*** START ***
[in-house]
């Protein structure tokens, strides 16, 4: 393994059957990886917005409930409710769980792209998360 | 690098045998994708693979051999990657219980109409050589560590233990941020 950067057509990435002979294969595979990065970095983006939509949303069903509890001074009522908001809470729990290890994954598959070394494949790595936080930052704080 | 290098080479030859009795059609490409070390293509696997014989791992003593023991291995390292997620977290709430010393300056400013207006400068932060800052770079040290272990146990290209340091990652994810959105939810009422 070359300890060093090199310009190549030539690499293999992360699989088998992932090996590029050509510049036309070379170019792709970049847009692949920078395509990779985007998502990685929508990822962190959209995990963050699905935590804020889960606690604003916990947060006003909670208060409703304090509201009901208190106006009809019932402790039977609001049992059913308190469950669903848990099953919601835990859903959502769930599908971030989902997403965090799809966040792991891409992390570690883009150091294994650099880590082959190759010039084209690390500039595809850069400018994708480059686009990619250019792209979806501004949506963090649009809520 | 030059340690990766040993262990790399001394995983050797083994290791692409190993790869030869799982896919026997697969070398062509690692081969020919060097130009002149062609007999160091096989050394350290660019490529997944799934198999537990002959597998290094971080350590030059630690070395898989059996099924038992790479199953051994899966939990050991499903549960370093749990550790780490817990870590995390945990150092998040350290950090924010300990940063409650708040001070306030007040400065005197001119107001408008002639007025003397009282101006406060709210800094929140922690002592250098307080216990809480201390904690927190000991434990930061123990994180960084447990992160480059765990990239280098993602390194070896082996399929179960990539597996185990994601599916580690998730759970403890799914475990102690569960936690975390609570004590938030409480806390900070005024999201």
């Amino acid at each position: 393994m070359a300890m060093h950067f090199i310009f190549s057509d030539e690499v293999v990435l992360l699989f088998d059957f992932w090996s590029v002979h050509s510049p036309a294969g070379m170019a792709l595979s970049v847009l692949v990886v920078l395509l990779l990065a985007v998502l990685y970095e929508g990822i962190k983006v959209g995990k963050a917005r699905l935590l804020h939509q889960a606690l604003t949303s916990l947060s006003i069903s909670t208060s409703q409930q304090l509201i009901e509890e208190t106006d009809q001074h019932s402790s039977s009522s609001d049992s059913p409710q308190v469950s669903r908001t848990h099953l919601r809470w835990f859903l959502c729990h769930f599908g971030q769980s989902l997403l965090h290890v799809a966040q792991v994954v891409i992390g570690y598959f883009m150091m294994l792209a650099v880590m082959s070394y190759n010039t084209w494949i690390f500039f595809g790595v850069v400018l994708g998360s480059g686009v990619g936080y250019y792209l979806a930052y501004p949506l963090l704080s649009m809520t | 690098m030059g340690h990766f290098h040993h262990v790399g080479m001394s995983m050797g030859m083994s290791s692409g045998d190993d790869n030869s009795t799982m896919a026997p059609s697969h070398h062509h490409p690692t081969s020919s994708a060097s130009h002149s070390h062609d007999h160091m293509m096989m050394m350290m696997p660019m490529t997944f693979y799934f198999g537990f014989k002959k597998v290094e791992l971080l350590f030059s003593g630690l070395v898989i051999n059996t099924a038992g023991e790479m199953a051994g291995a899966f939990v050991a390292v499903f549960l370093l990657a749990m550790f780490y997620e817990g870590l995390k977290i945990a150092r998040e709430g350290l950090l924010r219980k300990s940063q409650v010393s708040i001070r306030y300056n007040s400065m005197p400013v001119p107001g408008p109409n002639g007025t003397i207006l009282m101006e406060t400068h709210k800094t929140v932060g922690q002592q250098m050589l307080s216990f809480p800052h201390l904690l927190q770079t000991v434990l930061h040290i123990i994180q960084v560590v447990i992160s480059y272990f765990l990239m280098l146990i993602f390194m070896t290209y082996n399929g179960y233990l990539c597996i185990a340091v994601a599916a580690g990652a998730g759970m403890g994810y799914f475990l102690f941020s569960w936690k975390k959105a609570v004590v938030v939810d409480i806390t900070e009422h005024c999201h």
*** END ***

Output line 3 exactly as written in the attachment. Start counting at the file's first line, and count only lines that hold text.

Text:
């Amino acid at each position: 393994m070359a300890m060093h950067f090199i310009f190549s057509d030539e690499v293999v990435l992360l699989f088998d059957f992932w090996s590029v002979h050509s510049p036309a294969g070379m170019a792709l595979s970049v847009l692949v990886v920078l395509l990779l990065a985007v998502l990685y970095e929508g990822i962190k983006v959209g995990k963050a917005r699905l935590l804020h939509q889960a606690l604003t949303s916990l947060s006003i069903s909670t208060s409703q409930q304090l509201i009901e509890e208190t106006d009809q001074h019932s402790s039977s009522s609001d049992s059913p409710q308190v469950s669903r908001t848990h099953l919601r809470w835990f859903l959502c729990h769930f599908g971030q769980s989902l997403l965090h290890v799809a966040q792991v994954v891409i992390g570690y598959f883009m150091m294994l792209a650099v880590m082959s070394y190759n010039t084209w494949i690390f500039f595809g790595v850069v400018l994708g998360s480059g686009v990619g936080y250019y792209l979806a930052y501004p949506l963090l704080s649009m809520t | 690098m030059g340690h990766f290098h040993h262990v790399g080479m001394s995983m050797g030859m083994s290791s692409g045998d190993d790869n030869s009795t799982m896919a026997p059609s697969h070398h062509h490409p690692t081969s020919s994708a060097s130009h002149s070390h062609d007999h160091m293509m096989m050394m350290m696997p660019m490529t997944f693979y799934f198999g537990f014989k002959k597998v290094e791992l971080l350590f030059s003593g630690l070395v898989i051999n059996t099924a038992g023991e790479m199953a051994g291995a899966f939990v050991a390292v499903f549960l370093l990657a749990m550790f780490y997620e817990g870590l995390k977290i945990a150092r998040e709430g350290l950090l924010r219980k300990s940063q409650v010393s708040i001070r306030y300056n007040s400065m005197p400013v001119p107001g408008p109409n002639g007025t003397i207006l009282m101006e406060t400068h709210k800094t929140v932060g922690q002592q250098m050589l307080s216990f809480p800052h201390l904690l927190q770079t000991v434990l930061h040290i123990i994180q960084v560590v447990i992160s480059y272990f765990l990239m280098l146990i993602f390194m070896t290209y082996n399929g179960y233990l990539c597996i185990a340091v994601a599916a580690g990652a998730g759970m403890g994810y799914f475990l102690f941020s569960w936690k975390k959105a609570v004590v938030v939810d409480i806390t900070e009422h005024c999201h």